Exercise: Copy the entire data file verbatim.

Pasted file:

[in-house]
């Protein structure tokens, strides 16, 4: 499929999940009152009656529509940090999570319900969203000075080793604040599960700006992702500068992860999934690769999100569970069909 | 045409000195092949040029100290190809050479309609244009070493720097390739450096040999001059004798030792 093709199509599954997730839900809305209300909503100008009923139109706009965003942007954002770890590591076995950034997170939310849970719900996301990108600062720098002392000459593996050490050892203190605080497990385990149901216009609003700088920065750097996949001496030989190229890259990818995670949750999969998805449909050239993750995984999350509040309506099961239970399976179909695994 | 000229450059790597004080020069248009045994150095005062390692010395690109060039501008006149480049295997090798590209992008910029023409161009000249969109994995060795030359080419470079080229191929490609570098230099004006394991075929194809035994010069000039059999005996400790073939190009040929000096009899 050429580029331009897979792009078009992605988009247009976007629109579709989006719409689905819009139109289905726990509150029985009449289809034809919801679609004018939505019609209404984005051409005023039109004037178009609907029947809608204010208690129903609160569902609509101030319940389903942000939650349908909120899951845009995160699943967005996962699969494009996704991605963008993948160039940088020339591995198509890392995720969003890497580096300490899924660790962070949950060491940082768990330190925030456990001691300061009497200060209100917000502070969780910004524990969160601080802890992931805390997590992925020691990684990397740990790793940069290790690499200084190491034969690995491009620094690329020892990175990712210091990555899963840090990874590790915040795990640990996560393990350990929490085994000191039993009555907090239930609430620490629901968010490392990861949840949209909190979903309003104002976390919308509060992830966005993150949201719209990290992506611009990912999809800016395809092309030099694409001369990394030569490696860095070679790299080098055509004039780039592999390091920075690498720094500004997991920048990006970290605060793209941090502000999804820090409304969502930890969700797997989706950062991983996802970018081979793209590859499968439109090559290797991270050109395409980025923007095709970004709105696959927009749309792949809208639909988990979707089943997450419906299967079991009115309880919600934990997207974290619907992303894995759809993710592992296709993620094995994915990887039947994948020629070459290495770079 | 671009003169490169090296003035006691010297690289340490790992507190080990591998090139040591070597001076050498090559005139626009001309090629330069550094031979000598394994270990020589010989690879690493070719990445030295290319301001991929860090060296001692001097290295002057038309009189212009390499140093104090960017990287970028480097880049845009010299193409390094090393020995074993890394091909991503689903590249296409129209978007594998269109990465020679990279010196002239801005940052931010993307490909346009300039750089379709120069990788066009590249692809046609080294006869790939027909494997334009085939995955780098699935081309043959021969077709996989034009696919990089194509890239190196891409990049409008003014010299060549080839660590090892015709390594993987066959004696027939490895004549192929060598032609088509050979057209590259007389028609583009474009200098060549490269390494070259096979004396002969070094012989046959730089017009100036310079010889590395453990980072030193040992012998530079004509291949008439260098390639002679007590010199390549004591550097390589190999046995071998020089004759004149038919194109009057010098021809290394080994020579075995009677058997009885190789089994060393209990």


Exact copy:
[in-house]
């Protein structure tokens, strides 16, 4: 499929999940009152009656529509940090999570319900969203000075080793604040599960700006992702500068992860999934690769999100569970069909 | 045409000195092949040029100290190809050479309609244009070493720097390739450096040999001059004798030792 093709199509599954997730839900809305209300909503100008009923139109706009965003942007954002770890590591076995950034997170939310849970719900996301990108600062720098002392000459593996050490050892203190605080497990385990149901216009609003700088920065750097996949001496030989190229890259990818995670949750999969998805449909050239993750995984999350509040309506099961239970399976179909695994 | 000229450059790597004080020069248009045994150095005062390692010395690109060039501008006149480049295997090798590209992008910029023409161009000249969109994995060795030359080419470079080229191929490609570098230099004006394991075929194809035994010069000039059999005996400790073939190009040929000096009899 050429580029331009897979792009078009992605988009247009976007629109579709989006719409689905819009139109289905726990509150029985009449289809034809919801679609004018939505019609209404984005051409005023039109004037178009609907029947809608204010208690129903609160569902609509101030319940389903942000939650349908909120899951845009995160699943967005996962699969494009996704991605963008993948160039940088020339591995198509890392995720969003890497580096300490899924660790962070949950060491940082768990330190925030456990001691300061009497200060209100917000502070969780910004524990969160601080802890992931805390997590992925020691990684990397740990790793940069290790690499200084190491034969690995491009620094690329020892990175990712210091990555899963840090990874590790915040795990640990996560393990350990929490085994000191039993009555907090239930609430620490629901968010490392990861949840949209909190979903309003104002976390919308509060992830966005993150949201719209990290992506611009990912999809800016395809092309030099694409001369990394030569490696860095070679790299080098055509004039780039592999390091920075690498720094500004997991920048990006970290605060793209941090502000999804820090409304969502930890969700797997989706950062991983996802970018081979793209590859499968439109090559290797991270050109395409980025923007095709970004709105696959927009749309792949809208639909988990979707089943997450419906299967079991009115309880919600934990997207974290619907992303894995759809993710592992296709993620094995994915990887039947994948020629070459290495770079 | 671009003169490169090296003035006691010297690289340490790992507190080990591998090139040591070597001076050498090559005139626009001309090629330069550094031979000598394994270990020589010989690879690493070719990445030295290319301001991929860090060296001692001097290295002057038309009189212009390499140093104090960017990287970028480097880049845009010299193409390094090393020995074993890394091909991503689903590249296409129209978007594998269109990465020679990279010196002239801005940052931010993307490909346009300039750089379709120069990788066009590249692809046609080294006869790939027909494997334009085939995955780098699935081309043959021969077709996989034009696919990089194509890239190196891409990049409008003014010299060549080839660590090892015709390594993987066959004696027939490895004549192929060598032609088509050979057209590259007389028609583009474009200098060549490269390494070259096979004396002969070094012989046959730089017009100036310079010889590395453990980072030193040992012998530079004509291949008439260098390639002679007590010199390549004591550097390589190999046995071998020089004759004149038919194109009057010098021809290394080994020579075995009677058997009885190789089994060393209990």